Red Cross volunteer serves the Army more than half a century
By Sharon Taylor Conway, Stripe Staff Writer
The Army is her life. For more than half a century, Ethel Kulhanek has served the U.S. Army in one way or another.
She entered the Army in 1942, among the first group of women to serve in the Women’s Army Auxilary Corps. Later, she became an Army wife after marrying her husband, Lt. Col. B.J. Kulhanek. But, it was her tireless service with the American Red Cross that proved Ethel Kulhanek a living Army legacy, her volunteer career spanning more than 58 years.
She began volunteering with the Red Cross at Fort Hood, Texas, in 1949. Her husband had just returned from Korea.
A friend of my husband’s needed someone with a top secret clearance for a reserve unit, said Kulhanek. And so she began volunteering.
Kulhanek volunteered, Every place we were stationed. After multiple tours in Germany and stateside, Kulhanek was volunteering at Fort Sill, Okla., when her husband passed away in 1966.
I had lost Joe and I just stayed there. [Volunteering] made me realize there’s a world out there. There’s a lot of work to be done, and I wanted to do something. It kept my sanity, said Kulhanek. I knew how important it was and I just stayed with it. And stay with it she has.
Every Tuesday, wearing her official Red Cross Gray Lady uniform, Kulhanek boards the shuttle bus from her home at Knollwood Army Retirement Community in northwest D.C., to Walter Reed to take vital signs for patients in the gynecology oncology clinic. A very simple but important function, said nurse manager Ivy Berry, Kulhanekís supervisor at the clinic since 2004.
Berry said the fact that the clinic serves solely women and women with cancer makes Kulhanek’s presence invaluable, especially for female Soldiers. Miss Ethel, as she is affectionately known, is an example of a woman who is still willing to help other women, she said.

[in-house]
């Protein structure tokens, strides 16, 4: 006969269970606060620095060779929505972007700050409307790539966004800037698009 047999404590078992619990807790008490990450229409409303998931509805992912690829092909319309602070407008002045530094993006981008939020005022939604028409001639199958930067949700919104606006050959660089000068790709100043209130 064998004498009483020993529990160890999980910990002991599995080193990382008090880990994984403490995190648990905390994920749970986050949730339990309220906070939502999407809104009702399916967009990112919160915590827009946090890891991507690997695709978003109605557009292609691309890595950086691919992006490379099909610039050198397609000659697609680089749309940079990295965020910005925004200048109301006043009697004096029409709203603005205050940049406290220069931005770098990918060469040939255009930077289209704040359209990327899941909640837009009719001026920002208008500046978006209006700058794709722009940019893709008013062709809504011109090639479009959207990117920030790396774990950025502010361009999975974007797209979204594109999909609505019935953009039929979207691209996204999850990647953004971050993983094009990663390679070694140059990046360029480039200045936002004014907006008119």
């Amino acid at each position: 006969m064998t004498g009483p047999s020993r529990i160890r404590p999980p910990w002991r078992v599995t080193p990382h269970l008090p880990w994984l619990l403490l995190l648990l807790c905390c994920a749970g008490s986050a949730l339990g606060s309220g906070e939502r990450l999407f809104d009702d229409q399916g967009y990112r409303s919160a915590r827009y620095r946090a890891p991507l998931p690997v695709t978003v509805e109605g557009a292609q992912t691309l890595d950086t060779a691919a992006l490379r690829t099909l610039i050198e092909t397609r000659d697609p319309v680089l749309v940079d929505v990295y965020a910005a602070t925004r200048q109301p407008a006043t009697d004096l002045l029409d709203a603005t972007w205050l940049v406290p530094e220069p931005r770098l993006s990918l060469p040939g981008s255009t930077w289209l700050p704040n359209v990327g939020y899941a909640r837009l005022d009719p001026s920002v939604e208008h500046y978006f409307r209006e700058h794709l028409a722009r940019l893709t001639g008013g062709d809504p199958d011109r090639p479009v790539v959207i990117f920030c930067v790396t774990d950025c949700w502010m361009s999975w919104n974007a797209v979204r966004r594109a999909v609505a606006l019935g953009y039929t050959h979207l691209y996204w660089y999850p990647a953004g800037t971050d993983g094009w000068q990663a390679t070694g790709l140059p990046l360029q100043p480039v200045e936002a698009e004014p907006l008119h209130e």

Taking their blood pressure, she makes eye contact. That ís when she’s giving them these words of encouragement. She gets in their personal space, touching them on their arm, on their shoulder. Holding their hand, said Berry. She brings them so much inspiration. She lets them know whatever problems are there, with faith in God, you can get through it.
She has such a contagious smile, said Berry. She ís lovely; a happy spirit, giving soul, doing God’s work.
She’s our co-worker, said Berry. She leaves me a voicemail when she can’t come in.
But hardly anything can keep Kulhanek away from her volunteer work, including a recent fall (without serious injury) in the clinic on her way home. The next week, Kulhanek returned to work on a cane, only to be sent home by her doctor.
After the clinic staff threw Kulhanek’s 89th birthday party last November, Berry said Kulhanek rushed the group to finish up their ice cream and cake because the party encroached upon her work time.
She said, We’ve got to wrap this up we’ve got to go to work, recalled Berry.
Kulhanek’s enthusiasm and willingness to give is priceless, said Berry. She epitomizes the whole concept of how much you can receive from giving. I’m selfish. I’m doing what makes me feel good, said Kulhanek. When you feel needed, that ís the most important thing, she said. I owe it [volunteering] rather than it owes me.